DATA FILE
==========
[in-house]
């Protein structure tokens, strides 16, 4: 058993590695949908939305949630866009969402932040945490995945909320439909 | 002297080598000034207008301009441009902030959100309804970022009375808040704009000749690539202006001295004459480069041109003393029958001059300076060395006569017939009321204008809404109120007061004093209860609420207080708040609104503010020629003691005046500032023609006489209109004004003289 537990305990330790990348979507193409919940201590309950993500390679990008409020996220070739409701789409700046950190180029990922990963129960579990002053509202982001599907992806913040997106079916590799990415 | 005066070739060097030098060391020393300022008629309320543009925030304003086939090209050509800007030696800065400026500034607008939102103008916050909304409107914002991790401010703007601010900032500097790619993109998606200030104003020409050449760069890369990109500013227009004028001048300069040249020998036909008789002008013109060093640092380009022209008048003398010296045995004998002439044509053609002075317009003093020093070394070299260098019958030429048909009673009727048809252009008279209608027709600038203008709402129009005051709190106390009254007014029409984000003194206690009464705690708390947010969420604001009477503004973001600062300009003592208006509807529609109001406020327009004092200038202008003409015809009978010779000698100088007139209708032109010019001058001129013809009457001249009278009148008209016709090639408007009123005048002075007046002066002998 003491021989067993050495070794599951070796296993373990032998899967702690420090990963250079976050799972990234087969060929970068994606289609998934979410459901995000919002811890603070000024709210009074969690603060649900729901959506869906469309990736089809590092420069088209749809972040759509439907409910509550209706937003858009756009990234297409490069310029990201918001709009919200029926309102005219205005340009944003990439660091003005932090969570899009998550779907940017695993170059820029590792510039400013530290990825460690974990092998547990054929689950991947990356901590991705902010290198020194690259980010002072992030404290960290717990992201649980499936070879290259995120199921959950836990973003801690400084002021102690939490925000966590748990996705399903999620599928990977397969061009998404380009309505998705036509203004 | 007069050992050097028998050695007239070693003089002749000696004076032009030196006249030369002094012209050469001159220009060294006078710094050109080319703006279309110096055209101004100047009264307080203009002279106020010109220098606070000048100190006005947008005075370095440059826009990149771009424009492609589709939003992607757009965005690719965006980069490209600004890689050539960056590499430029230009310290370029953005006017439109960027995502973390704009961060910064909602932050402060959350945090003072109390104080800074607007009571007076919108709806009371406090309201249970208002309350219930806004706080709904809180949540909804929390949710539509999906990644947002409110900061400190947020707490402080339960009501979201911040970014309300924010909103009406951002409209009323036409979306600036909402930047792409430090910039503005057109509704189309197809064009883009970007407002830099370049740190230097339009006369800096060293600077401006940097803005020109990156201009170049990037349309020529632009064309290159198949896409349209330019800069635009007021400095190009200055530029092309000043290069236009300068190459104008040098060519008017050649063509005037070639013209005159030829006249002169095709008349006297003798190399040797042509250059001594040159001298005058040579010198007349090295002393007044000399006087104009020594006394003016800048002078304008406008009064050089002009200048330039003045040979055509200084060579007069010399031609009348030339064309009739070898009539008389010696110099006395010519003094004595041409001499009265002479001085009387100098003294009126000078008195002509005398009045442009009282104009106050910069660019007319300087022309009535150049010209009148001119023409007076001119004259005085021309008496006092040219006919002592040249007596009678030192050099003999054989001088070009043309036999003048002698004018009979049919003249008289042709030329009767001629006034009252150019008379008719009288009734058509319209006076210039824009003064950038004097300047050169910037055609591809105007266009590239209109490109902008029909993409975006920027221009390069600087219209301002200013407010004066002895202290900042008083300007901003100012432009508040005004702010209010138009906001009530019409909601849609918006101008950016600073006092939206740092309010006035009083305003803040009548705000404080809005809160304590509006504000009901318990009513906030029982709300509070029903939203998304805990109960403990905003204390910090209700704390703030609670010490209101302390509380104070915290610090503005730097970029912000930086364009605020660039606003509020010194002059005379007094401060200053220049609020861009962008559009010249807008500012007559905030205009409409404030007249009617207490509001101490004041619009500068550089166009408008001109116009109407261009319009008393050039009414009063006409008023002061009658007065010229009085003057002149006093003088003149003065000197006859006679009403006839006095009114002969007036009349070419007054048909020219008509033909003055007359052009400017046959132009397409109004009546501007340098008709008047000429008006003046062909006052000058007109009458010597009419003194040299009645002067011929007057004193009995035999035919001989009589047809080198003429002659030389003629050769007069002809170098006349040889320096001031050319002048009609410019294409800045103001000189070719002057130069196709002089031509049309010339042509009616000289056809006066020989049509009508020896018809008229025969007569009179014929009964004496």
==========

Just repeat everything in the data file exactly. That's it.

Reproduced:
[in-house]
């Protein structure tokens, strides 16, 4: 058993590695949908939305949630866009969402932040945490995945909320439909 | 002297080598000034207008301009441009902030959100309804970022009375808040704009000749690539202006001295004459480069041109003393029958001059300076060395006569017939009321204008809404109120007061004093209860609420207080708040609104503010020629003691005046500032023609006489209109004004003289 537990305990330790990348979507193409919940201590309950993500390679990008409020996220070739409701789409700046950190180029990922990963129960579990002053509202982001599907992806913040997106079916590799990415 | 005066070739060097030098060391020393300022008629309320543009925030304003086939090209050509800007030696800065400026500034607008939102103008916050909304409107914002991790401010703007601010900032500097790619993109998606200030104003020409050449760069890369990109500013227009004028001048300069040249020998036909008789002008013109060093640092380009022209008048003398010296045995004998002439044509053609002075317009003093020093070394070299260098019958030429048909009673009727048809252009008279209608027709600038203008709402129009005051709190106390009254007014029409984000003194206690009464705690708390947010969420604001009477503004973001600062300009003592208006509807529609109001406020327009004092200038202008003409015809009978010779000698100088007139209708032109010019001058001129013809009457001249009278009148008209016709090639408007009123005048002075007046002066002998 003491021989067993050495070794599951070796296993373990032998899967702690420090990963250079976050799972990234087969060929970068994606289609998934979410459901995000919002811890603070000024709210009074969690603060649900729901959506869906469309990736089809590092420069088209749809972040759509439907409910509550209706937003858009756009990234297409490069310029990201918001709009919200029926309102005219205005340009944003990439660091003005932090969570899009998550779907940017695993170059820029590792510039400013530290990825460690974990092998547990054929689950991947990356901590991705902010290198020194690259980010002072992030404290960290717990992201649980499936070879290259995120199921959950836990973003801690400084002021102690939490925000966590748990996705399903999620599928990977397969061009998404380009309505998705036509203004 | 007069050992050097028998050695007239070693003089002749000696004076032009030196006249030369002094012209050469001159220009060294006078710094050109080319703006279309110096055209101004100047009264307080203009002279106020010109220098606070000048100190006005947008005075370095440059826009990149771009424009492609589709939003992607757009965005690719965006980069490209600004890689050539960056590499430029230009310290370029953005006017439109960027995502973390704009961060910064909602932050402060959350945090003072109390104080800074607007009571007076919108709806009371406090309201249970208002309350219930806004706080709904809180949540909804929390949710539509999906990644947002409110900061400190947020707490402080339960009501979201911040970014309300924010909103009406951002409209009323036409979306600036909402930047792409430090910039503005057109509704189309197809064009883009970007407002830099370049740190230097339009006369800096060293600077401006940097803005020109990156201009170049990037349309020529632009064309290159198949896409349209330019800069635009007021400095190009200055530029092309000043290069236009300068190459104008040098060519008017050649063509005037070639013209005159030829006249002169095709008349006297003798190399040797042509250059001594040159001298005058040579010198007349090295002393007044000399006087104009020594006394003016800048002078304008406008009064050089002009200048330039003045040979055509200084060579007069010399031609009348030339064309009739070898009539008389010696110099006395010519003094004595041409001499009265002479001085009387100098003294009126000078008195002509005398009045442009009282104009106050910069660019007319300087022309009535150049010209009148001119023409007076001119004259005085021309008496006092040219006919002592040249007596009678030192050099003999054989001088070009043309036999003048002698004018009979049919003249008289042709030329009767001629006034009252150019008379008719009288009734058509319209006076210039824009003064950038004097300047050169910037055609591809105007266009590239209109490109902008029909993409975006920027221009390069600087219209301002200013407010004066002895202290900042008083300007901003100012432009508040005004702010209010138009906001009530019409909601849609918006101008950016600073006092939206740092309010006035009083305003803040009548705000404080809005809160304590509006504000009901318990009513906030029982709300509070029903939203998304805990109960403990905003204390910090209700704390703030609670010490209101302390509380104070915290610090503005730097970029912000930086364009605020660039606003509020010194002059005379007094401060200053220049609020861009962008559009010249807008500012007559905030205009409409404030007249009617207490509001101490004041619009500068550089166009408008001109116009109407261009319009008393050039009414009063006409008023002061009658007065010229009085003057002149006093003088003149003065000197006859006679009403006839006095009114002969007036009349070419007054048909020219008509033909003055007359052009400017046959132009397409109004009546501007340098008709008047000429008006003046062909006052000058007109009458010597009419003194040299009645002067011929007057004193009995035999035919001989009589047809080198003429002659030389003629050769007069002809170098006349040889320096001031050319002048009609410019294409800045103001000189070719002057130069196709002089031509049309010339042509009616000289056809006066020989049509009508020896018809008229025969007569009179014929009964004496």